Fast-X on the Z: Rapid evolution of sex-linked genes in birds
2007 (English)In: Genome Research, ISSN 1088-9051, E-ISSN 1549-5469, Vol. 17, no 5, 618-624 p.Article in journal (Refereed) Published
Theoretical work predicts natural selection to be more efficient in the fixation of beneficial mutations in X-linked genes than in autosomal genes. This “fast-X effect” should be evident by an increased ratio of nonsynonymous to synonymous substitutions (dN/dS) for sex-linked genes; however, recent studies have produced mixed support for this expectation. To make an independent test of the idea of fast-X evolution, we focused on birds, which have female heterogamety (males ZZ, females ZW), where analogous arguments would predict a fast-Z effect. We aligned 2.8 Mb of orthologous protein-coding sequence of zebra finch and chicken from 172 Z-linked and 4848 autosomal genes. Zebra finch data were in the form of EST sequences from brain cDNA libraries, while chicken genes were from the draft genome sequence. The dN/dS ratio was significantly higher for Z-linked (0.110) than for all autosomal genes (0.085; P = 0.002), as well as for genes linked to similarly sized autosomes 1–10 (0.0948; P = 0.04). This pattern of fast-Z was evident even after we accounted for the nonrandom distribution of male-biased genes. We also examined the nature of standing variation in the chicken protein-coding regions. The ratio of nonsynonymous to synonymous polymorphism (pN/pS) did not differ significantly between genes on the Z chromosome (0.104) and on the autosomes (0.0908). In conjunction, these results suggest that evolution proceeds more quickly on the Z chromosome, where hemizygous exposure of beneficial nondominant mutations increases the rate of fixation.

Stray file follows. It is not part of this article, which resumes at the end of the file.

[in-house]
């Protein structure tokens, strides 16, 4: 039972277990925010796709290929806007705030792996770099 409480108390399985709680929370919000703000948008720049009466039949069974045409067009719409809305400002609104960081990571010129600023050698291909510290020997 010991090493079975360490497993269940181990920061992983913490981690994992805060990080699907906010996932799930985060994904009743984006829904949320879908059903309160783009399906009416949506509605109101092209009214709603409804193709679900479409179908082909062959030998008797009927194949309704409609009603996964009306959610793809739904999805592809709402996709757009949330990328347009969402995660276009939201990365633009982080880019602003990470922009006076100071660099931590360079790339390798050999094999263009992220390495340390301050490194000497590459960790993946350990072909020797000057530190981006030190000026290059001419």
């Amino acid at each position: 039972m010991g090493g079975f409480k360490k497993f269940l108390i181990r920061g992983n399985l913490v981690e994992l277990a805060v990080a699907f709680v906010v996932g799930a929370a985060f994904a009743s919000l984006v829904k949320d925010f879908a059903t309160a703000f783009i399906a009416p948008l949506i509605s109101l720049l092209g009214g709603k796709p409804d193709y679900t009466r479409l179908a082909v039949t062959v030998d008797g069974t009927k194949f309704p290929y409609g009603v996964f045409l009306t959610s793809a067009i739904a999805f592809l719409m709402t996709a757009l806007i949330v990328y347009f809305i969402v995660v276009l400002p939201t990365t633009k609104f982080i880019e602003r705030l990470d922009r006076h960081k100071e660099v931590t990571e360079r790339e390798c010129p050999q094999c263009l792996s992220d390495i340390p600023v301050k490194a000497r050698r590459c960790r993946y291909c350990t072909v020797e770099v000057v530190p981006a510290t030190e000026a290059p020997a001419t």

Place, publisher, year, edition, pages
2007. Vol. 17, no 5, 618-624 p.
IdentifiersURN: urn:nbn:se:uu:diva-95330DOI: 10.1101/gr.6031907ISI: 000246297900009PubMedID: 17416747OAI: oai:DiVA.org:uu-95330DiVA: diva2:169501